The Green Grid Computing Essay

Custom Student Mr. Teacher ENG 1001-04 21 December 2016

The Green Grid Computing

The paper seeks to define and analyze the green grid computing, it seeks to firstly explain the meaning of green grids computing, little background and as well as the contributions that it has made to the world. Introduction Green grid can be defined as a global consortium dedicated to advancing energy efficiency in data centers and business computing ecosystems.

In furtherance of its mission, The Green Grid is focused on the following: defining meaningful, user-centric models and metrics; developing standards, measurement methods, processes and new technologies to improve data center performance against the defined metrics; and promoting the adoption of energy efficient standards, processes, measurements and technologies (Sunderam, 2006)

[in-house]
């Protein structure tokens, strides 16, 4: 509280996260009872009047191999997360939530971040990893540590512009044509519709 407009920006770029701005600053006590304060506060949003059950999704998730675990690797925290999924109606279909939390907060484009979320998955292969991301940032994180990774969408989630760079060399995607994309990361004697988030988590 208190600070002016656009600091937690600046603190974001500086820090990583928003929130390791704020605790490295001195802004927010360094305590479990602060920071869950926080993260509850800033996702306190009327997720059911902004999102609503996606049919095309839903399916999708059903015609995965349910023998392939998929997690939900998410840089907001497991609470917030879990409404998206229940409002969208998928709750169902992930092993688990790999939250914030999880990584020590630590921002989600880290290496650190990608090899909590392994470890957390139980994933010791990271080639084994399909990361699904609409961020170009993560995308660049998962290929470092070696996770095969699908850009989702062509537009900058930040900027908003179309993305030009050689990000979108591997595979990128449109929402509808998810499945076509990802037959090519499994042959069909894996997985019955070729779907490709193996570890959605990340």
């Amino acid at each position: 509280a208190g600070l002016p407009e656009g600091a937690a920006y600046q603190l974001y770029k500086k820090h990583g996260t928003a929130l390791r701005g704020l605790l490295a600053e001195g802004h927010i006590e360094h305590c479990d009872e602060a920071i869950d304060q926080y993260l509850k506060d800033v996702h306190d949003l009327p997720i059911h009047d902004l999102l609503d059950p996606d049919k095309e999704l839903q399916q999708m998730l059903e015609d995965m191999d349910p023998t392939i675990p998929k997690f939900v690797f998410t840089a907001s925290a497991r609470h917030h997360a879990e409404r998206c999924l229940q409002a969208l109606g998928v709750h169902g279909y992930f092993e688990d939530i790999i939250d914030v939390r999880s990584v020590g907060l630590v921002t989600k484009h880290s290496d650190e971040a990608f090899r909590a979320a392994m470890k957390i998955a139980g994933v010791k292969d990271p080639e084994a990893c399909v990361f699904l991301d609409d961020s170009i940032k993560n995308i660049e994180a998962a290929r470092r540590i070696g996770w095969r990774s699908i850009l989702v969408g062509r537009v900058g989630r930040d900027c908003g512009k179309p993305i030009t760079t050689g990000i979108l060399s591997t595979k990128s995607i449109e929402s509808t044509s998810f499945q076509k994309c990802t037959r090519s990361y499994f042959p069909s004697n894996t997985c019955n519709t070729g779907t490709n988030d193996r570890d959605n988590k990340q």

The green grid computing can as well be defined as an international non-profit organization with a mandate to increase energy efficiency in the IT sector. The objectives of this organization include helping to create and promote adoption of metrics and standards to measure datacenter power efficiency, as well as processes and technologies that can help data centers improve performance against those metrics.

The main aim of the members of this group is to drive and induce the participating manufacturers to commit to producing products that meet specified power-efficiency targets, and members commit to purchasing power-efficient computing products. ( http://www. climatesaverscomputing. org ) The green grid computing or the cloud computing was born on the first February 2007, this came only after a research which was done and indicated that the typical desktop PC wastes more than half of the power it draws from a power outlet.

Servers typically waste 30-40% of the power they consume. This energy is wasted as heat. As a result, offices, homes, and data centers have increased demands on air conditioning which in turn increases energy requirements and associated costs. (http://www. yosernite. epa. gov/opa/admpress/nsfs) The organization identified and spelled out the case for developing an energy efficient standard and practices for the industry and clearly analyzed the group goals as.